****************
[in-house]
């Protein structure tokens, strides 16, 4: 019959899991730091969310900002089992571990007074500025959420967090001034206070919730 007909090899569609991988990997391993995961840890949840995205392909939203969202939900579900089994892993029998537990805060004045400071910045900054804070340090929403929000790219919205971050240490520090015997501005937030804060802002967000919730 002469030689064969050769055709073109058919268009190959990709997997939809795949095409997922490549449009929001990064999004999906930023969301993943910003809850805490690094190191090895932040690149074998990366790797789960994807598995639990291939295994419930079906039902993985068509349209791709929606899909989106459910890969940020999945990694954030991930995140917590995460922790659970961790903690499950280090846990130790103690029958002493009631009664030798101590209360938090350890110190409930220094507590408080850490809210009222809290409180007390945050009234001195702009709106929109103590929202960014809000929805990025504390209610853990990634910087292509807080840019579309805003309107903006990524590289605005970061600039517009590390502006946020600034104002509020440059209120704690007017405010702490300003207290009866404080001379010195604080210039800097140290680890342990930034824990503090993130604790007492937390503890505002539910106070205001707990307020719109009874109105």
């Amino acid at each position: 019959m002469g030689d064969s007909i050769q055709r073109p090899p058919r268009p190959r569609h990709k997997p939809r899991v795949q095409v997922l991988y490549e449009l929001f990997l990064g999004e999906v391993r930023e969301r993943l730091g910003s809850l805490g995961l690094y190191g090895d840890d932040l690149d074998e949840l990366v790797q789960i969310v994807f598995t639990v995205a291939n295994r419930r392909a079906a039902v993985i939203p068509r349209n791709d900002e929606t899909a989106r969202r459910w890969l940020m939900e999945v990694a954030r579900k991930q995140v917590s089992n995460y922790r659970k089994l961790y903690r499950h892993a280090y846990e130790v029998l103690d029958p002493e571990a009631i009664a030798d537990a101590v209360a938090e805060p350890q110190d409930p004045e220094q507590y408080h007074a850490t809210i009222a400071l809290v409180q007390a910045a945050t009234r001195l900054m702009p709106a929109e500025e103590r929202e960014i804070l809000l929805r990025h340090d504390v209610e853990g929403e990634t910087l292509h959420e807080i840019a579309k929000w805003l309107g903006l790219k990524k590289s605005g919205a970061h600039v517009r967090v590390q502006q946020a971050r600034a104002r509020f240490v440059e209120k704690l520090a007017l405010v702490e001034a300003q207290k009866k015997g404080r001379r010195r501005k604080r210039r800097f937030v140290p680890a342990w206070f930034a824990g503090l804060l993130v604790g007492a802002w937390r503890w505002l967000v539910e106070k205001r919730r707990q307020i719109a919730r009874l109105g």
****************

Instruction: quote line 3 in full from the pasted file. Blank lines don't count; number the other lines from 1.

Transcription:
């Amino acid at each position: 019959m002469g030689d064969s007909i050769q055709r073109p090899p058919r268009p190959r569609h990709k997997p939809r899991v795949q095409v997922l991988y490549e449009l929001f990997l990064g999004e999906v391993r930023e969301r993943l730091g910003s809850l805490g995961l690094y190191g090895d840890d932040l690149d074998e949840l990366v790797q789960i969310v994807f598995t639990v995205a291939n295994r419930r392909a079906a039902v993985i939203p068509r349209n791709d900002e929606t899909a989106r969202r459910w890969l940020m939900e999945v990694a954030r579900k991930q995140v917590s089992n995460y922790r659970k089994l961790y903690r499950h892993a280090y846990e130790v029998l103690d029958p002493e571990a009631i009664a030798d537990a101590v209360a938090e805060p350890q110190d409930p004045e220094q507590y408080h007074a850490t809210i009222a400071l809290v409180q007390a910045a945050t009234r001195l900054m702009p709106a929109e500025e103590r929202e960014i804070l809000l929805r990025h340090d504390v209610e853990g929403e990634t910087l292509h959420e807080i840019a579309k929000w805003l309107g903006l790219k990524k590289s605005g919205a970061h600039v517009r967090v590390q502006q946020a971050r600034a104002r509020f240490v440059e209120k704690l520090a007017l405010v702490e001034a300003q207290k009866k015997g404080r001379r010195r501005k604080r210039r800097f937030v140290p680890a342990w206070f930034a824990g503090l804060l993130v604790g007492a802002w937390r503890w505002l967000v539910e106070k205001r919730r707990q307020i719109a919730r009874l109105g």